Based in Union, IA….
The mission of the Outreach Program is to provide safe water, food, medical care, and education to those in need, at home and abroad. The Outreach Program is a non-profit 501 (c)(3) corporation that organizes food packaging events across the US, Canada, and supporting countries, to support carrying out its mission Nearly 580 million meals have been packaged to date.
The Outreach Program’s mission is also supported by individual and corporate donations and by the purchase of handcrafted baskets made by women in the Singida region of Tanzania, helping them build a future of self-reliance. The baskets are sold online through our web page and sent to churches and other organizations to be sold to supporters.
The Outreach Program conducted multiple medical missions to Tanzania. Since 2005, Outreach supported 23 medical missions, and coordinated the work of more than 1,200 medical volunteers in the Singida Region. During each mission, which lasted eight to ten days, doctors performed an average of 60 major surgeries (including pediatric and women’s health issues). Medical volunteers treated as many as 800 patients on each mission for non-surgical problems. These missions are temporarily set aside.
In 2005, Outreach developed the Porta-Doc Mobile Medical unit. The Porta Doc was shipped to Tanzania and installed on a specially constructed Toyota Land Cruiser. It was designed to serve the rural populations of the Ilunda Ward. Porta-Doc provides medical services and medical training provided by a Certified Medical Officer. It provides service every weekday to the multiple villages around Nkungi, where the unit is based. The Medical Officer provides in-the-field service to 800 to 950 patients each month. Childhood immunizations, as well as the HPV vaccine for teens, are administered by the Medical Officer.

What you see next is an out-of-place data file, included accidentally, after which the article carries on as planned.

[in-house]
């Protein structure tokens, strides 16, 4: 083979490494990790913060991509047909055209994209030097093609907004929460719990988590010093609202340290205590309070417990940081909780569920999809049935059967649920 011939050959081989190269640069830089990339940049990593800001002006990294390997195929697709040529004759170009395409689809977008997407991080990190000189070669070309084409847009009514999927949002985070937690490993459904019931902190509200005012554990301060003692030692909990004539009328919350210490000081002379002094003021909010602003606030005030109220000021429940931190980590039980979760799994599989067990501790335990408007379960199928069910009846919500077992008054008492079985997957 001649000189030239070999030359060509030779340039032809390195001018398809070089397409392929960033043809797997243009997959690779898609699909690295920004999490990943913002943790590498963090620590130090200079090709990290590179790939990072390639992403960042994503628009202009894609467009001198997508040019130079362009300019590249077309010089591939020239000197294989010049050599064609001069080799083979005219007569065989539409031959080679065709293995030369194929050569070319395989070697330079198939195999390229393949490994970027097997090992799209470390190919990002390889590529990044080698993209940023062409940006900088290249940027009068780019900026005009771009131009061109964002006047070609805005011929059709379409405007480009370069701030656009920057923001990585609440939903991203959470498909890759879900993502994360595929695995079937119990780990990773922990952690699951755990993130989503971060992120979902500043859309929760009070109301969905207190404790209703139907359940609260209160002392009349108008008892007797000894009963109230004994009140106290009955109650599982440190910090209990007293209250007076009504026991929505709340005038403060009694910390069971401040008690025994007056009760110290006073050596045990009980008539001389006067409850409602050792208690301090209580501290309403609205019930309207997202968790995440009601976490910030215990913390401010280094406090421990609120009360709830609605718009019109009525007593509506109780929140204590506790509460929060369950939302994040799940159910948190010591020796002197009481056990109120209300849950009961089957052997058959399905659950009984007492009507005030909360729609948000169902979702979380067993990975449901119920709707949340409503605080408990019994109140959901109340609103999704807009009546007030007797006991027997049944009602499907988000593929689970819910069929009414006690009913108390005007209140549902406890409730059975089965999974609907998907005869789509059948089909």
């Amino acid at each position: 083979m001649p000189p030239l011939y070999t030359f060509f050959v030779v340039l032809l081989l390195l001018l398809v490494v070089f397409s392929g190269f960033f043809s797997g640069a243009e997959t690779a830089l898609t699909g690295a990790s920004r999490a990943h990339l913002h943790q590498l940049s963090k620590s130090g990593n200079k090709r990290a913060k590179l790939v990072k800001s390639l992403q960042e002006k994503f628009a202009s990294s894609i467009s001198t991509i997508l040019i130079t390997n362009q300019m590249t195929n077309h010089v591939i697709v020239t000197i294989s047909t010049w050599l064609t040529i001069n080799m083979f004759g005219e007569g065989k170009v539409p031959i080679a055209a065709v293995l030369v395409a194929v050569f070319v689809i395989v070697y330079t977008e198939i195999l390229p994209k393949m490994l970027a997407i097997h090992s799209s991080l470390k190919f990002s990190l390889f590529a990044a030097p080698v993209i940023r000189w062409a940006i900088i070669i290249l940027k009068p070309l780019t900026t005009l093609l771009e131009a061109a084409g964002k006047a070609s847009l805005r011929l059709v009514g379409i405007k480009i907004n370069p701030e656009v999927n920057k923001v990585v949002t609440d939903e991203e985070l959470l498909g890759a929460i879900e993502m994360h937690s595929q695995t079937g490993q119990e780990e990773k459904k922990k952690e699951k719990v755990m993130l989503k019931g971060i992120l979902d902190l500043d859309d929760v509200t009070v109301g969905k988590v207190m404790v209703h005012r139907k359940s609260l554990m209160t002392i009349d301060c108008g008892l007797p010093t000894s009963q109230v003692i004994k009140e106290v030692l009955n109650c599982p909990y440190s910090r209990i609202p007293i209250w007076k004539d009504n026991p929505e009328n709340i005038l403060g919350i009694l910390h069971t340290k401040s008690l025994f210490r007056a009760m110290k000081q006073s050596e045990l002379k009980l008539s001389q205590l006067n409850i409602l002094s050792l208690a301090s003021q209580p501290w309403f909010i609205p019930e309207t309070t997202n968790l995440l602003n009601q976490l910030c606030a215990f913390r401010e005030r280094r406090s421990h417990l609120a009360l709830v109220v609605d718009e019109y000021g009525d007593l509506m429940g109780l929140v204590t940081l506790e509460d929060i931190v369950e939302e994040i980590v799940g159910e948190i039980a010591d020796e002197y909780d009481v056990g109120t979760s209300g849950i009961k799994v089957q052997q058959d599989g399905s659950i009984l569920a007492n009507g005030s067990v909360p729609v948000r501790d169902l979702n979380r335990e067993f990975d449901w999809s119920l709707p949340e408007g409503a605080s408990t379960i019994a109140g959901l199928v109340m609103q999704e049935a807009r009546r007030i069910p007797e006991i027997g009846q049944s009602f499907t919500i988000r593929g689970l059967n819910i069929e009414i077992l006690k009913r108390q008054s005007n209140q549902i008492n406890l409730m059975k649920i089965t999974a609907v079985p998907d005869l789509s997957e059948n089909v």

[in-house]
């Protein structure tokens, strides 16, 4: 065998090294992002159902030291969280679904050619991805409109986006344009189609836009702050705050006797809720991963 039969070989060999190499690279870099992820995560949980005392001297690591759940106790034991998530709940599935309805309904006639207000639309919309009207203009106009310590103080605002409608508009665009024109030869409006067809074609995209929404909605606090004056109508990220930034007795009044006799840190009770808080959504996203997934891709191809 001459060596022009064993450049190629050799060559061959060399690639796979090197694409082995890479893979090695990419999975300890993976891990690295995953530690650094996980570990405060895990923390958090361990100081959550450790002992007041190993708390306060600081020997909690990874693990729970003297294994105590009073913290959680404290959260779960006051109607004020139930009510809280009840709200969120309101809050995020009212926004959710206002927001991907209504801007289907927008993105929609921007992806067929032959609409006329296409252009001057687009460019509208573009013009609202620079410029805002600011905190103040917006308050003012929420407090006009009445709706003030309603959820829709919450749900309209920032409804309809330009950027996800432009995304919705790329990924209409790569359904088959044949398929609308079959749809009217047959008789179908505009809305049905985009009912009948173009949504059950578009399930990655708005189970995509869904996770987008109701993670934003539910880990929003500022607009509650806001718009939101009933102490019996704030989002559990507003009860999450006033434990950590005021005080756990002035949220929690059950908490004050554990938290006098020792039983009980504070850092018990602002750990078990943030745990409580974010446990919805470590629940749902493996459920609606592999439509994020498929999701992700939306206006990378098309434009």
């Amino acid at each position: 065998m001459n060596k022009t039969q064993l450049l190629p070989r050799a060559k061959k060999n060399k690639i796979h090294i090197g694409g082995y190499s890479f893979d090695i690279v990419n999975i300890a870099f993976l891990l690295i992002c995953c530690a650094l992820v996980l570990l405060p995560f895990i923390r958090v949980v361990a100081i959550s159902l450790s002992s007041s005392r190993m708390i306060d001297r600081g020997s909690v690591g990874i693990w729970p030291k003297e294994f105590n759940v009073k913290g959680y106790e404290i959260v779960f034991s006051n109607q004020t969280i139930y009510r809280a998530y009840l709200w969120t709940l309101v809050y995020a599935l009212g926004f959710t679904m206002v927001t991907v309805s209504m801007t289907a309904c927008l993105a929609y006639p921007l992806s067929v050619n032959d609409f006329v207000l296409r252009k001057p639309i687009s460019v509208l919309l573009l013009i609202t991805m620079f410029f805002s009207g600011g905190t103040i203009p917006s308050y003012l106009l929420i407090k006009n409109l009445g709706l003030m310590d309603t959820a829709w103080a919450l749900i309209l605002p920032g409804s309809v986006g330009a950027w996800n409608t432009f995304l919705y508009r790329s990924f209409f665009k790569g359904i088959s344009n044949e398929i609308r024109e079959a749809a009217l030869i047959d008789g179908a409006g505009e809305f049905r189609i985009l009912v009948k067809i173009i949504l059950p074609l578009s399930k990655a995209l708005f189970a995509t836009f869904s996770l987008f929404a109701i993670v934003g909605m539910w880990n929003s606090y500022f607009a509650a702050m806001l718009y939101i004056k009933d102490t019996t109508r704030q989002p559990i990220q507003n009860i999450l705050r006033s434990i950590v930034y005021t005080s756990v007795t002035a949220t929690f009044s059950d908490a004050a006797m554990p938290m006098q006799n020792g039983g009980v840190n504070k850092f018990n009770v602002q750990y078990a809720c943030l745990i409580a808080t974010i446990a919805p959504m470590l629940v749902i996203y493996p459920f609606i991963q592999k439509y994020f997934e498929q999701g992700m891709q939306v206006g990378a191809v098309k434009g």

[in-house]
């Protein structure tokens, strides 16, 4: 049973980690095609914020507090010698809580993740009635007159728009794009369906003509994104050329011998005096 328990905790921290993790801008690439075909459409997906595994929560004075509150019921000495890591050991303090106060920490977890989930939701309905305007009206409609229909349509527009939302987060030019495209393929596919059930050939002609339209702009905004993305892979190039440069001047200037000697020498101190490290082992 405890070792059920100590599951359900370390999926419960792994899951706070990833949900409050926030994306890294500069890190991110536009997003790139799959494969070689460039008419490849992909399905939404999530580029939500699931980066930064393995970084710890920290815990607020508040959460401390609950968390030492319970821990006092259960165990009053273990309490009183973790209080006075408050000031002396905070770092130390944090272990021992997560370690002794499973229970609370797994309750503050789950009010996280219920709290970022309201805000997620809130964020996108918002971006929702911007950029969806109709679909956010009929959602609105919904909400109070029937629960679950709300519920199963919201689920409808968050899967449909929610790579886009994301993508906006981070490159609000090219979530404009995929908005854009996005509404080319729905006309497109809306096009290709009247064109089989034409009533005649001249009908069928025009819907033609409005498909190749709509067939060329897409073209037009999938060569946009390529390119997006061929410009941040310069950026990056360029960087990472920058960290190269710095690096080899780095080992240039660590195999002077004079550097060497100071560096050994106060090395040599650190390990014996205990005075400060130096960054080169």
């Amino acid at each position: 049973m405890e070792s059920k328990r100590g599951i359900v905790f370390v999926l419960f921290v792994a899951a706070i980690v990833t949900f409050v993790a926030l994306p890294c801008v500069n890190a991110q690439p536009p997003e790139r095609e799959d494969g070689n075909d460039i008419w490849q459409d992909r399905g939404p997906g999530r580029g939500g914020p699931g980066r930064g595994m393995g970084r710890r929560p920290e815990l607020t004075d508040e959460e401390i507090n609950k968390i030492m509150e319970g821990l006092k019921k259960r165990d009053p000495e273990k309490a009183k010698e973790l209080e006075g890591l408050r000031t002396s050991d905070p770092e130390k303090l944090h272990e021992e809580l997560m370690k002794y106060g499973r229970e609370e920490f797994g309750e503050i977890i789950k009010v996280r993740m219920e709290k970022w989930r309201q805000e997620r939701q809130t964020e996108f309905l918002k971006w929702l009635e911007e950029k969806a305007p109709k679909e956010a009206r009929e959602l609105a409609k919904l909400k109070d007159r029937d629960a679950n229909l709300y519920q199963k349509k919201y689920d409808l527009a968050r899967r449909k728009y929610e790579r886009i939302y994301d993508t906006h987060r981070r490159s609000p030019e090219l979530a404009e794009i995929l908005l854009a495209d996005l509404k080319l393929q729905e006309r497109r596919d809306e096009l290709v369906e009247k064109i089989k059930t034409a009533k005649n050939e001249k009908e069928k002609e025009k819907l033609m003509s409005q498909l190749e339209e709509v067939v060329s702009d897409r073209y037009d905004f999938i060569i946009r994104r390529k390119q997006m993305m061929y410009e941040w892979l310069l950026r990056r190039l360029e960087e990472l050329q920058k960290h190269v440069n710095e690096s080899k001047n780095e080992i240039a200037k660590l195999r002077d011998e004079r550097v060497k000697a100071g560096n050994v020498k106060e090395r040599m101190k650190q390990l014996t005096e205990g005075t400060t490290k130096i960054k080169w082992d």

Outreach, in cooperation with the Government of Tanzania and Village Leaders, has assisted in the construction of Gunda Secondary School, and designed and helped build its 120-bed girl’s dormitory (first dorm to have the Matron stay within the building). Outreach also helped in the development of an adjoining five-acre demonstration farm where students learn farming and animal management skills and provide agricultural products for food for the students and teachers.
Equipment to provide potable drinking water was installed at the Gunda Secondary school in 2007. This was a fully automated water treatment and distribution system utilizing a chlorination system powered by both solar and wind.
The first internet, called eGranary or “Internet in a box” was provided to the Gunda School by the University of Iowa. Outreach provided funding for the school’s rural electric supply.
The Outreach Program has constructed two Children’s Centers (the first in Singida and the second in Manyoni), where the Most Vulnerable Children (street children), are provided a school uniform and given school supplies. The children can attend their choice of one of five public schools in the area near the Center, and then come to the Center for a nutritious meal. Over 1,200 children are provided with: a safe place to enjoy a nutritious mid-day meal; academic tutoring; minor medical services; care by an experienced and dedicated staff; and a safe place to play.
In 2012, The Outreach Program purchased the registered company Shallom Farm and Plantation Ltd and its lease of 8,000 acres. Shallom is to be used as a means of support for the Children’s Centers and as a demonstration program to introduce new farming practices to local farmers. The farm currently has over 700 head of cattle. A well was drilled and a large water catchment was built to provide water for the cattle and income for the farm. Staff have been taught the Savory Method of Intensified Rotational Grazing land management; have implemented rotational grazing practices, and are teaching land stewardship to neighboring villages.